- Information from a veterinarian or an animal behavioral specialist
- The dog’s veterinary records
- Your medical treatment information
You Suffered Damages Because of Your Injuries
Lastly, to prove negligence, your attorney must demonstrate you suffered damages because of your injury. For example, if you broke your arm, you could have accrued medical bills or lost income. Also, you could have dealt with significant physical or emotional pain from the broken arm.
Your attorney can collect evidence to prove you sustained damages. Evidence could include receipts, medical bills, pay stubs, and testimony from your medical care provider.
You Can Speak to a Dangerous Dog Lawyer After Suffering Injuries
If you suffered injuries because of a dangerous dog, hiring an attorney can shed light on your situation. They can do more than answer your questions; they can also explain the laws surrounding your case and what they mean regarding financial recovery. In addition, your lawyer can also:
Prove That the Dog Was Dangerous
After learning about your case, the dog’s owner may contest your allegations, saying that their pet wasn’t aggressive. They may argue that you provoked the dog or otherwise instigated the attack. In this situation, your lawyer can use compelling evidence to assert otherwise. They can also use their investigative resources to bolster other aspects of your claim, including the cost of your damages.
Pursue Compensation for Your Losses
Financial recovery could account for more than your past, present, and future medical bills.
It can also cover:
- Your lost income, such as tips, bonuses, benefits, and commissions
- Loss of future earning power
- Pain and suffering
- Scarring and disfigurement
- Emotional trauma
You can also pursue the cost of anything you spent out of pocket because of your injuries. For instance, if you had to purchase antibacterial ointment and bandages, you could recoup those losses through a claim or lawsuit. Your lawyer can use receipts to identify your financial losses, while they’ll rely on their experience to calculate your non-economic damages.
Handle Communications With the Involved Parties
To many dog owners, their pets are like their children. So, they take accusations of wrongdoing very seriously, sometimes resorting to aggressive tactics to dissuade you from seeking damages. That’s where having a personal injury lawyer benefits you.
They can handle all emails, text messages, and phone calls from:
- The dog’s owner(s)
- The dog’s veterinarian or trainer
- The organization in charge of the animal (for instance, an animal rescue)
- Any involved insurance representatives
- The at-fault party’s legal team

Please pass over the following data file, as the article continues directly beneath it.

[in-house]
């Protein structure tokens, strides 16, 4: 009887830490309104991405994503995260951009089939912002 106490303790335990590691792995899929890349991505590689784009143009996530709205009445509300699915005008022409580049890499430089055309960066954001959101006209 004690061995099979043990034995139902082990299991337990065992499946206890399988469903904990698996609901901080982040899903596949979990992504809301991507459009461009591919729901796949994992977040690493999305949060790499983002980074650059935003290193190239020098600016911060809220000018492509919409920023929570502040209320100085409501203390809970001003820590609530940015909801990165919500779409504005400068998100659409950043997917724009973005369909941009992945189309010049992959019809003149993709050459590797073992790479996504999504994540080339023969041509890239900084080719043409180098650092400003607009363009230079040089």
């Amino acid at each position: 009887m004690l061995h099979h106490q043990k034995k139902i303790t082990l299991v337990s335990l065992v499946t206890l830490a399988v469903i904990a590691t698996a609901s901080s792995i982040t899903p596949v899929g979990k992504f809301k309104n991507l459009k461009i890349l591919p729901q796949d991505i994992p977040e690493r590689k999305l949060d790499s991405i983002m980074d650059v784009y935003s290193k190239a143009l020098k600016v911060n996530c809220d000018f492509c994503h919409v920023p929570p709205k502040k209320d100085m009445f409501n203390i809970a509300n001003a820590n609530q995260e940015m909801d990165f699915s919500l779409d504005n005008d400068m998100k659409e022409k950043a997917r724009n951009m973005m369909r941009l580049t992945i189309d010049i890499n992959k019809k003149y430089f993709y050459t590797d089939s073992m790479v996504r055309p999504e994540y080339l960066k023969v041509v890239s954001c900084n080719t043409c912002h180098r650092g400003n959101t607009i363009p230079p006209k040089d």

Submit Your Demand Letter to the Liable Insurer
You might not have to file a lawsuit to recover compensation after suffering a dog attack. Instead, you could file a claim with an insurance company. For instance, if a friend’s dog bit you at a barbecue, you could file a homeowner’s insurance claim. If you were bitten at an animal rescue at a meet-and-greet, you could also file a claim with the organization’s insurer.
Sending a demand letter kicks off your insurance claim. It includes information like the details of the accident, the nature of your condition, and how much money you’re requesting. This is how most personal injury cases resolve.
Negotiate With the Liable Party
The insurance company may read your demand letter and offer less compensation than you need. You don’t have to accept the insurance company’s first offer. Instead, your lawyer can negotiate for a fair outcome.
This may involve:
- Presenting additional forms of evidence
- Revisiting the liable insurance policy
- Consulting with field experts
- Speaking with your healthcare team
File a Lawsuit, if Necessary
If the liable party doesn’t offer a fair amount, your attorney can file a lawsuit against the negligent party. Yet, they must do so before your state’s statute of limitations expires. How long you have to file depends on many factors, including where the incident took place.
To advance your lawsuit, your lawyer can present evidence indicating the dangerous dog caused your injuries. They can also prove you sustained damages and advocate for what you need.
Frequently Asked Questions About Dangerous Dog Laws
In the aftermath of suffering a dog attack, you may ask:
Can I Recoup Veterinary Bills in My Claim?
You may have suffered injuries while protecting your pet from a violent attack. As part of your claim, you can request compensation for the cost of their veterinary bills. Be sure to keep all receipts and invoices from the vet appointments, as your lawyer could use this information to support the amount you’re requesting.
Does It Matter What Dog Bit Me?
In the grand scheme of things, it does not matter what type of dog bit you. If you suffered injuries and have damages, you can recoup compensation. Still, just like with any dog bite case, you need supporting evidence.
What Should I Do After a Dangerous Dog Bites Me?
You should seek medical attention in the immediate aftermath of a dog bite. Animals carry a lot of bacteria in their mouths, and you don’t want to risk contracting an infection. In addition to protecting your health, the information you get from your doctor can support your claim.
How Much Is the Average Dog Attack Settlement?
There isn’t a centralized database that keeps track of the average compensation rates for dog bite claims and lawsuits. How much you can recover depends on many aspects unique to your situation, including the extent of your injuries. This is yet another reason to consider hiring a personal injury lawyer. They can assess your damages and explain what would constitute a fair settlement offer.
You Can Explore Your Options Now During a Free Case Review
By contacting a Long Island personal injury lawyer soon after an incident involving a dangerous dog, you can get the help you need. They can explain the dangerous dog laws in your area. Also, your attorney can provide legal guidance so you know your options moving forward. No matter where you live, you have legal rights.